Intel Corp's former India-born managing director Rajiv Goel deserves leniency as he provided "substantial assistance" as a key government witness in Raj Rajaratnam's insider trading trial that helped convict the hedge fund founder, Manhattan Attorney Preet Bharara has said.
Goel, 54, was arrested with Rajaratnam in October 2009 and had pleaded guilty in 2010 to conspiracy and securities fraud. He faces up to 25 years in prison when he is sentenced on September 12 by US District Judge Barbara Jones.
Recommending a lenient sentence for Goel, Bharara said in a letter to Jones that Goel, "a highly significant witness ... substantially helped the government secure a conviction in one of the most significant and high-profile insider trading trials in history."
Mumbai-born Goel had met Rajaratnam in 1983 at the Wharton Business School where he was studying business administration and the two grew close over the years.
Goel had served as managing director in Intel's treasury department and had provided confidential information to Rajaratnam about the company, including its earnings and a billion dollar transaction in 2008.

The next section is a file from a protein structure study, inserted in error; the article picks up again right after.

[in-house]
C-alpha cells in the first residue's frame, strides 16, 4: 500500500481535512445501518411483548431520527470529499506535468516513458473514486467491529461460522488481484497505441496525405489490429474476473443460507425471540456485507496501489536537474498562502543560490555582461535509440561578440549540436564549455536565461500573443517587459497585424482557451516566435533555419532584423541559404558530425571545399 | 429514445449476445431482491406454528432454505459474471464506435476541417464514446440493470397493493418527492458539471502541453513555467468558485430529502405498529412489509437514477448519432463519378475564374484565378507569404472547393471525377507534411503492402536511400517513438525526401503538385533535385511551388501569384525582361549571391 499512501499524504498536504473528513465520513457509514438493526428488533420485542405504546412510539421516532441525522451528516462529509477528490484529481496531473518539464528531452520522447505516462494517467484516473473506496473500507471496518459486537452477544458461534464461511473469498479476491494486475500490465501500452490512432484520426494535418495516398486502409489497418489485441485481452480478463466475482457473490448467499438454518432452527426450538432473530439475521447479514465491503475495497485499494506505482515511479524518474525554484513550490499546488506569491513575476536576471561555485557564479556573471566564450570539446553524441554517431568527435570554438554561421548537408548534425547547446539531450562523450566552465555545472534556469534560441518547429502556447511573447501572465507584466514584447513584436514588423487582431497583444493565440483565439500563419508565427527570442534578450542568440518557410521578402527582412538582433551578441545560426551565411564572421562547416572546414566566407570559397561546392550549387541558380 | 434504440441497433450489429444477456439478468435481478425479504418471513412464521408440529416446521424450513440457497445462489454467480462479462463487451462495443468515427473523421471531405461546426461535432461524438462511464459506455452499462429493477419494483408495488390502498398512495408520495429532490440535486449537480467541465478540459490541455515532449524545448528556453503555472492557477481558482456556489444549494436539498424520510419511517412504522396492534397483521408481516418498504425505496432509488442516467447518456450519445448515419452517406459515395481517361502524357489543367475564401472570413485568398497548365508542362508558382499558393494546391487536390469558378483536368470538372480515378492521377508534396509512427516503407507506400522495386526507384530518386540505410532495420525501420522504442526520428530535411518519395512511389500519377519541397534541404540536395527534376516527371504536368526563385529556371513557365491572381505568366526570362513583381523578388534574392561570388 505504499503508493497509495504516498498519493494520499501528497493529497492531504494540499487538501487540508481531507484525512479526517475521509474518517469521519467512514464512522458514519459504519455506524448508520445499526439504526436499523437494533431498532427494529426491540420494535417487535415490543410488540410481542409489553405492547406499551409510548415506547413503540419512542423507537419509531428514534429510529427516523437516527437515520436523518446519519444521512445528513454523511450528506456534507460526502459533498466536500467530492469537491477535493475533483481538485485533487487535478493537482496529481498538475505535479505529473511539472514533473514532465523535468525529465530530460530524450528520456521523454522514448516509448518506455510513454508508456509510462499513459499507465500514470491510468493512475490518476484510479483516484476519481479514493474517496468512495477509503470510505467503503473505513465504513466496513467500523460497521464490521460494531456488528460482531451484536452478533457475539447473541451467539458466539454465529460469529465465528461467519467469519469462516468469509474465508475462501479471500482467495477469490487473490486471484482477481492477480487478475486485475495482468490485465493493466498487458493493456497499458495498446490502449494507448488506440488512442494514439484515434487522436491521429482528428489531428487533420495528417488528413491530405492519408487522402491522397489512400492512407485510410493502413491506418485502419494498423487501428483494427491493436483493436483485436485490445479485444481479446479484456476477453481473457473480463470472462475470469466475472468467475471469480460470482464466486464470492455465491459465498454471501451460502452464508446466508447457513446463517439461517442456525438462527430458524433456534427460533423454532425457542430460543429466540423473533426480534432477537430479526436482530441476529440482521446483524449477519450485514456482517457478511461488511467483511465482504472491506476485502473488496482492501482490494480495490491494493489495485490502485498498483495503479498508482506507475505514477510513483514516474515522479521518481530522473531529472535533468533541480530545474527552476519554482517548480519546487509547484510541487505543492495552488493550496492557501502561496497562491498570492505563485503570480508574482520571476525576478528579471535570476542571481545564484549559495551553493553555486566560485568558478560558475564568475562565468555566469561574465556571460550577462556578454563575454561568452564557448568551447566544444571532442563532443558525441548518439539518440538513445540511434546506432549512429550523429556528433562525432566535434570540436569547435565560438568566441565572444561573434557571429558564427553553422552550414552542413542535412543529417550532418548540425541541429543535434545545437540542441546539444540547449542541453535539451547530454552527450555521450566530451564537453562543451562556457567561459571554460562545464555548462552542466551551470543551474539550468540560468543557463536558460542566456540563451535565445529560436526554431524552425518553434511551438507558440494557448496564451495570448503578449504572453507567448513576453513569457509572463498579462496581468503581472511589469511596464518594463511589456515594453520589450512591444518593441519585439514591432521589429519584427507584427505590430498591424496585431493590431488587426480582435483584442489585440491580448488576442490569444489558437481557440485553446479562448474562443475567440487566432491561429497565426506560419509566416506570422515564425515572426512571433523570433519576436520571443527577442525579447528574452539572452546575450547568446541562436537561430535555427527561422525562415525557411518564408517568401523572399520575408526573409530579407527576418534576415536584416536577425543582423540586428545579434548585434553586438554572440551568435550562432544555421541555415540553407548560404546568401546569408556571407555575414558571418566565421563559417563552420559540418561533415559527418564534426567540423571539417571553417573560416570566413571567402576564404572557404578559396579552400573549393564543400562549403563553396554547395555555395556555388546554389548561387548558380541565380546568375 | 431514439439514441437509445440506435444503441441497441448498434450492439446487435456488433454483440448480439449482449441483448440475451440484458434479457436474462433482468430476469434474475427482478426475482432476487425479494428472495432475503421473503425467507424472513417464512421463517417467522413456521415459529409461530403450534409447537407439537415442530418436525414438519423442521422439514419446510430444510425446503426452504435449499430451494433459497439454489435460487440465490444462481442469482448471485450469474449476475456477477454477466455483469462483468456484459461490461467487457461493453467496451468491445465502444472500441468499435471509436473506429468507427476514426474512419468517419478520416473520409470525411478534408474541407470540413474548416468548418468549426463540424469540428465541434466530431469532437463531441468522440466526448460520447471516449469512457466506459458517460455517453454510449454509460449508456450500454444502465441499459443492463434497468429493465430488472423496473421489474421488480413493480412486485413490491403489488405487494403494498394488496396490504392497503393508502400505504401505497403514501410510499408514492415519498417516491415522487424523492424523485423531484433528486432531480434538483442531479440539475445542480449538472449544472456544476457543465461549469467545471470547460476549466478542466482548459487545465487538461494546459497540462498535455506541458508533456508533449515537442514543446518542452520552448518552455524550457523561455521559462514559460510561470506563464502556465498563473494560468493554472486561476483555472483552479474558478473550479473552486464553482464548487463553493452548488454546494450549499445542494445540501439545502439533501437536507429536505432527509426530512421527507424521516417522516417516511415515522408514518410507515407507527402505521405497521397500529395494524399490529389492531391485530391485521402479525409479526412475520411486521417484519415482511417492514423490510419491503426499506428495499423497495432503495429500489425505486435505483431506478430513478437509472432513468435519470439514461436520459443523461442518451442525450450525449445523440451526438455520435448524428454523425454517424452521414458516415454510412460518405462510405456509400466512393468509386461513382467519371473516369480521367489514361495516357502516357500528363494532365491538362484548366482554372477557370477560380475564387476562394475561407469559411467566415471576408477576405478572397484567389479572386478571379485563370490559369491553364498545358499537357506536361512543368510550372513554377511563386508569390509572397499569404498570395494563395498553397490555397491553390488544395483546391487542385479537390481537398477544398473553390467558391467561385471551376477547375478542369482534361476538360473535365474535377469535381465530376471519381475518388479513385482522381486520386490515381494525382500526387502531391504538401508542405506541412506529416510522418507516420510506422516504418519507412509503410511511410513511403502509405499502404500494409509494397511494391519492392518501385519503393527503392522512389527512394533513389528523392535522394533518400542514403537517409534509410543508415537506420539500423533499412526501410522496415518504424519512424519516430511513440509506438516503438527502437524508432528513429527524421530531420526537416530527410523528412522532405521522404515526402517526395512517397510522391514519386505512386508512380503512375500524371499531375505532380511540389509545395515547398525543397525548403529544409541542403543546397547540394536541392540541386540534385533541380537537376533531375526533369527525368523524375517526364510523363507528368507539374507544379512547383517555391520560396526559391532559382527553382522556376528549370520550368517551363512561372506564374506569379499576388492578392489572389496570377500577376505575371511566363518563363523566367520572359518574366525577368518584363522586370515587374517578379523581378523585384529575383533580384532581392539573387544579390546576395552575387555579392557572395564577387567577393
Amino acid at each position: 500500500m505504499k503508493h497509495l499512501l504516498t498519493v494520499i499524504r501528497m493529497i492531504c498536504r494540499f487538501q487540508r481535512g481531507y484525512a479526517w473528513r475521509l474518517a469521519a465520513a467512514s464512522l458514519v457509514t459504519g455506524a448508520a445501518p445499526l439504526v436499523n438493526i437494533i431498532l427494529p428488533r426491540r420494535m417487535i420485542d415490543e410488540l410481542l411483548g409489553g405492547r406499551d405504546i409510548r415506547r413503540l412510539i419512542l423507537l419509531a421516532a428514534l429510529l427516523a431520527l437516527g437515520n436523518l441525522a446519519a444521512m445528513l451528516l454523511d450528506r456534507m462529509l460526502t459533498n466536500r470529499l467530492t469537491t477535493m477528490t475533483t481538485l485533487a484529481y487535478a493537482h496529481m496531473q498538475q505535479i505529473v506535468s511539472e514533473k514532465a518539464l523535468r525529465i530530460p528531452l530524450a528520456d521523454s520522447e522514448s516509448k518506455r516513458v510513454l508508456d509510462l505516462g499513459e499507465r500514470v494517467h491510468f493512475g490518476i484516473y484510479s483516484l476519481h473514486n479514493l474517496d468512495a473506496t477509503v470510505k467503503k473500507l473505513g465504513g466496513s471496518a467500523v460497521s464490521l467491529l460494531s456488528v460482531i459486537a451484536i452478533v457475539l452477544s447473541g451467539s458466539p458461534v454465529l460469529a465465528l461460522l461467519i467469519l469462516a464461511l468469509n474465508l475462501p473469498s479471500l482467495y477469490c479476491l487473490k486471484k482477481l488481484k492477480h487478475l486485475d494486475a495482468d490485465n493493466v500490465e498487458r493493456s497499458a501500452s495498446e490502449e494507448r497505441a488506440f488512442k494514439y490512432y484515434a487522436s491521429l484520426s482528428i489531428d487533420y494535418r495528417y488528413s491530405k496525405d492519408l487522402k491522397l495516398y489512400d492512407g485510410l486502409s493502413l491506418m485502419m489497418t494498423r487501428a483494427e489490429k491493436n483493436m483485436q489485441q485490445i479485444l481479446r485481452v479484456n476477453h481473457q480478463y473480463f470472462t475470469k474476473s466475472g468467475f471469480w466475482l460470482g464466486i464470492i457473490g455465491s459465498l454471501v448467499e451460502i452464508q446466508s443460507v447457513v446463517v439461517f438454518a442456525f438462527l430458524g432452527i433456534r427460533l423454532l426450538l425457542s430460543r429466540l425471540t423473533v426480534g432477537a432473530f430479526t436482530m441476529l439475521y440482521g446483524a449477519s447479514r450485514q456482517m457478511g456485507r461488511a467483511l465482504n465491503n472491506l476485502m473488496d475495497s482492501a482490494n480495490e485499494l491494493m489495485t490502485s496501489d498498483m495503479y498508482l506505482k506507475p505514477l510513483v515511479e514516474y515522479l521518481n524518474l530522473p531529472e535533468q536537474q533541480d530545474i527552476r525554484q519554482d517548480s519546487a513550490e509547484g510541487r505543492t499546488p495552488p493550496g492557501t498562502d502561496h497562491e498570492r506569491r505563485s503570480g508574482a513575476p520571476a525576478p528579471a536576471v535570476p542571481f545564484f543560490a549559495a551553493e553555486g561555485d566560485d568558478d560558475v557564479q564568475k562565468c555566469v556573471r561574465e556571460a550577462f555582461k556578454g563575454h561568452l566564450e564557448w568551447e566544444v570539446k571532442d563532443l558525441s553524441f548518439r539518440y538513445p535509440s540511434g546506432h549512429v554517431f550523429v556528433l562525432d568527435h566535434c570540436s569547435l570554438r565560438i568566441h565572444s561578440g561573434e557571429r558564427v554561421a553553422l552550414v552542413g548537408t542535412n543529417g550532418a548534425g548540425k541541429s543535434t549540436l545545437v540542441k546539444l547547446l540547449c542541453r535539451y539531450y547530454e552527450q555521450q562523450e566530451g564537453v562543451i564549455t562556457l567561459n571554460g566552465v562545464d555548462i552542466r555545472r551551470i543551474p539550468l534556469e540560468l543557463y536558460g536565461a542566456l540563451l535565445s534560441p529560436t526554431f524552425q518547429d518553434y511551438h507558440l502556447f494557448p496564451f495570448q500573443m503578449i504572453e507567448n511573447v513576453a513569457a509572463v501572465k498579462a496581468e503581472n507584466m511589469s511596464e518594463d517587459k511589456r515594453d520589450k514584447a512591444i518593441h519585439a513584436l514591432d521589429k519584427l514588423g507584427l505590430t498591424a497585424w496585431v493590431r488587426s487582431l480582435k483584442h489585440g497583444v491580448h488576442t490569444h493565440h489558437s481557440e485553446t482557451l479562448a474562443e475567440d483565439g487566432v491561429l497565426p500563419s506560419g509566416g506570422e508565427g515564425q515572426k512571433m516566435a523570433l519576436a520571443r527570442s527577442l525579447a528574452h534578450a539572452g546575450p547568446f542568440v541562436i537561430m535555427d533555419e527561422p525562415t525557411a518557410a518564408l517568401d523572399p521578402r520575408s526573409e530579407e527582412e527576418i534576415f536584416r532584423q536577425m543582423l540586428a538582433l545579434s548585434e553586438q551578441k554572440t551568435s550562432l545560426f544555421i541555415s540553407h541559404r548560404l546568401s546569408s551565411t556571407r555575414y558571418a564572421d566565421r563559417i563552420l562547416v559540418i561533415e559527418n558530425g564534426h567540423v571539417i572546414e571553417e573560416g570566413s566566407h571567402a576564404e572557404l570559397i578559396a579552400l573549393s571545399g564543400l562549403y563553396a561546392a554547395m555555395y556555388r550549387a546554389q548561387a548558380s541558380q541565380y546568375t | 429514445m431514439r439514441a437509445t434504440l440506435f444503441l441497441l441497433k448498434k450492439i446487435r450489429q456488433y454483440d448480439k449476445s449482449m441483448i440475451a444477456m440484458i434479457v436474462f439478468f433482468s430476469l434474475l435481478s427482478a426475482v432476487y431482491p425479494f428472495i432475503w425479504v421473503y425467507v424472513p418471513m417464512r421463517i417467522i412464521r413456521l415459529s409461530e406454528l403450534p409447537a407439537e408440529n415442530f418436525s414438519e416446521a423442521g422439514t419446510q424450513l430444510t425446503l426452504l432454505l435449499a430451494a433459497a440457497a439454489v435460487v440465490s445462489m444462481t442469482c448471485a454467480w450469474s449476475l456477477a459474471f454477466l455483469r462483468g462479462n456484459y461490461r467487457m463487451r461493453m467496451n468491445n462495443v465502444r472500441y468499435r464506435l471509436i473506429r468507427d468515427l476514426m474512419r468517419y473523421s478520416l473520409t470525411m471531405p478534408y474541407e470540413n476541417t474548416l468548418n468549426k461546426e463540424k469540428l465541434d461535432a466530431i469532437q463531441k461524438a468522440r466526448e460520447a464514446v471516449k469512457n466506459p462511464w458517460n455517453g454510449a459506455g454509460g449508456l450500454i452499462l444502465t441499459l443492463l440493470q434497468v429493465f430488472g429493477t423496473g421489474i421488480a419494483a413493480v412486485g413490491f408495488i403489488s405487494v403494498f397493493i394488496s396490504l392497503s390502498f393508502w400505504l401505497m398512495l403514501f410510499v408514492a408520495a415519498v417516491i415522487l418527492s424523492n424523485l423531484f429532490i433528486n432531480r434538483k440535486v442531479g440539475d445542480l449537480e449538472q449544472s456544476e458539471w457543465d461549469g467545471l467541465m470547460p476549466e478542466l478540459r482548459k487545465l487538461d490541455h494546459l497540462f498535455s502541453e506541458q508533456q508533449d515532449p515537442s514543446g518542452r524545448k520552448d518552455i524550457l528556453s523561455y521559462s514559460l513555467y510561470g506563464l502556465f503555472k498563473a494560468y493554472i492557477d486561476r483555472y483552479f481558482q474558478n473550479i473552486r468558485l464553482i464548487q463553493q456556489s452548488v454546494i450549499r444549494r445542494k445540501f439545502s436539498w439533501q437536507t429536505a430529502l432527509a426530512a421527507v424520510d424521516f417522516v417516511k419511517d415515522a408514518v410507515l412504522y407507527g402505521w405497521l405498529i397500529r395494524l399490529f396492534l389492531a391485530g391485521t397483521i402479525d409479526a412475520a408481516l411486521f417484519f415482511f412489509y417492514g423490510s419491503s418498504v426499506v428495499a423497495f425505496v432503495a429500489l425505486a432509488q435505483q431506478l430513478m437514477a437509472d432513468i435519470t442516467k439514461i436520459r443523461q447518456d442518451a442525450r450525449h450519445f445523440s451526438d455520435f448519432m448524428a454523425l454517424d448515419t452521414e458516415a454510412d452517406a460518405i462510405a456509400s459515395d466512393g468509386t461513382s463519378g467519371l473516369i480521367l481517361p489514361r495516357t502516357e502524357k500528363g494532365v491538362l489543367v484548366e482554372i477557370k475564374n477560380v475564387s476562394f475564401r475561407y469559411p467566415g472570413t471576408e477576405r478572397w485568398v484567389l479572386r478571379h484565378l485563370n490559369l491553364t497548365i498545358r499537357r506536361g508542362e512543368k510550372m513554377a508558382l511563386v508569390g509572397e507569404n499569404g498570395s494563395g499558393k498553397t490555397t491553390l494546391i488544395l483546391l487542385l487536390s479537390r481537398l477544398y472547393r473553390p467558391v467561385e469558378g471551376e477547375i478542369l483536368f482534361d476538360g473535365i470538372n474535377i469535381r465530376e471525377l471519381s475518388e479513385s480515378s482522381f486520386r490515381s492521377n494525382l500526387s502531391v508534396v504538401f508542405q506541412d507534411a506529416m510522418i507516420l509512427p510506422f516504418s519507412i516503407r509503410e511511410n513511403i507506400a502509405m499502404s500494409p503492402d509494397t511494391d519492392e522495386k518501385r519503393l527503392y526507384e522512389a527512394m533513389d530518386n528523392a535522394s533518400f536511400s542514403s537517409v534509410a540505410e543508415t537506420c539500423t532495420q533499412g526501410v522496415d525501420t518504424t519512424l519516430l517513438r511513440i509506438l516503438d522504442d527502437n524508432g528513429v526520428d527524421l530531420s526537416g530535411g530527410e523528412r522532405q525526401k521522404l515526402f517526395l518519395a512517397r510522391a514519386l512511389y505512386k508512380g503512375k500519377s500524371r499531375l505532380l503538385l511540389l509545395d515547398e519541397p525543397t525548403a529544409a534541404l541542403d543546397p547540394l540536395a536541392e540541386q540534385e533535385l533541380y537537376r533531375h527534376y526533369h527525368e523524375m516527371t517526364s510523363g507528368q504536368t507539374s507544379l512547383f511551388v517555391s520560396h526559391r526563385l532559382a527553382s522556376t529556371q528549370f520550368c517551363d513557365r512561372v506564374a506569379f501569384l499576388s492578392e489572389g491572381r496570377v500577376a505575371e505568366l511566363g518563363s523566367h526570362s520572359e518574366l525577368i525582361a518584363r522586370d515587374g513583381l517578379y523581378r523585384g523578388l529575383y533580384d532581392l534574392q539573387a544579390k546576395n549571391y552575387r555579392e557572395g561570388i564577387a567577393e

Rajaratnam made over two million dollars in illegal profits based on the tips.
Goel had told prosecutors he repeatedly sought financial assistance from Rajaratnam, who loaned him USD 100,000 to buy a home in 2005 and another USD 500,000 the next year for his ailing father.
The prosecutors said despite Goel's "long-standing, close friendship" with Rajaratnam and his family, he never hesitated to provide complete information to the government about his illegal tips to Rajaratnam.